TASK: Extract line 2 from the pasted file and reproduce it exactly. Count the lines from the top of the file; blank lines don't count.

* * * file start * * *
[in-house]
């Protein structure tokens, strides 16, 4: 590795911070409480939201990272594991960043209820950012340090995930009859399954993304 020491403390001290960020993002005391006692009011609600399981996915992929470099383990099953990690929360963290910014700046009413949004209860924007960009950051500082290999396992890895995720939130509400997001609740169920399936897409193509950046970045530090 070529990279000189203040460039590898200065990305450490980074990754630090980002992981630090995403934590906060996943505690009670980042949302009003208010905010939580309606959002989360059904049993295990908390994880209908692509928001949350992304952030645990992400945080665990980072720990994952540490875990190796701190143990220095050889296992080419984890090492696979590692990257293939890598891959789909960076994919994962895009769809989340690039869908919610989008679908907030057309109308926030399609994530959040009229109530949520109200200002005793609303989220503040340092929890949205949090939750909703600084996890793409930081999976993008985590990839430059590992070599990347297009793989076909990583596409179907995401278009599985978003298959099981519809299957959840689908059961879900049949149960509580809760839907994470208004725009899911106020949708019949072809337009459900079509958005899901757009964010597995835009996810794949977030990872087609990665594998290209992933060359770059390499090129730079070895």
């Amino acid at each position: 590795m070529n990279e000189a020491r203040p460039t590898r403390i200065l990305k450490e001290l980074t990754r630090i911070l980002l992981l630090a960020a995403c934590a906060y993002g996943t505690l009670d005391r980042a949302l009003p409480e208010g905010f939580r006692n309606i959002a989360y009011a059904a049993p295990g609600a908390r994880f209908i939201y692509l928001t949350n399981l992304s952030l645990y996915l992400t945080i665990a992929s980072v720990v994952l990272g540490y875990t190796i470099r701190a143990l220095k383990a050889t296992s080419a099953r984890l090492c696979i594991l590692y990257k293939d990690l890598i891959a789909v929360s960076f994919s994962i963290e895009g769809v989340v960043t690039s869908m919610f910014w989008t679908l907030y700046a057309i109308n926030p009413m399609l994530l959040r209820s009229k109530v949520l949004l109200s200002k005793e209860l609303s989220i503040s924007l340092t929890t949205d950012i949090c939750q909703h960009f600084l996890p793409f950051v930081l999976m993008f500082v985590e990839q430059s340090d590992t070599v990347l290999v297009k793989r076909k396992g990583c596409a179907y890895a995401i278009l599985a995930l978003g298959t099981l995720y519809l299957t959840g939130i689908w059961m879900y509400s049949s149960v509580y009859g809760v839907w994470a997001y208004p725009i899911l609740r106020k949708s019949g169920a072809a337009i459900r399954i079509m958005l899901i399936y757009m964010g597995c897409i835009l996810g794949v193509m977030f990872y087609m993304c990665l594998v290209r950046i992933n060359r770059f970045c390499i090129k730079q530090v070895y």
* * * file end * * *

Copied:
């Protein structure tokens, strides 16, 4: 590795911070409480939201990272594991960043209820950012340090995930009859399954993304 020491403390001290960020993002005391006692009011609600399981996915992929470099383990099953990690929360963290910014700046009413949004209860924007960009950051500082290999396992890895995720939130509400997001609740169920399936897409193509950046970045530090 070529990279000189203040460039590898200065990305450490980074990754630090980002992981630090995403934590906060996943505690009670980042949302009003208010905010939580309606959002989360059904049993295990908390994880209908692509928001949350992304952030645990992400945080665990980072720990994952540490875990190796701190143990220095050889296992080419984890090492696979590692990257293939890598891959789909960076994919994962895009769809989340690039869908919610989008679908907030057309109308926030399609994530959040009229109530949520109200200002005793609303989220503040340092929890949205949090939750909703600084996890793409930081999976993008985590990839430059590992070599990347297009793989076909990583596409179907995401278009599985978003298959099981519809299957959840689908059961879900049949149960509580809760839907994470208004725009899911106020949708019949072809337009459900079509958005899901757009964010597995835009996810794949977030990872087609990665594998290209992933060359770059390499090129730079070895």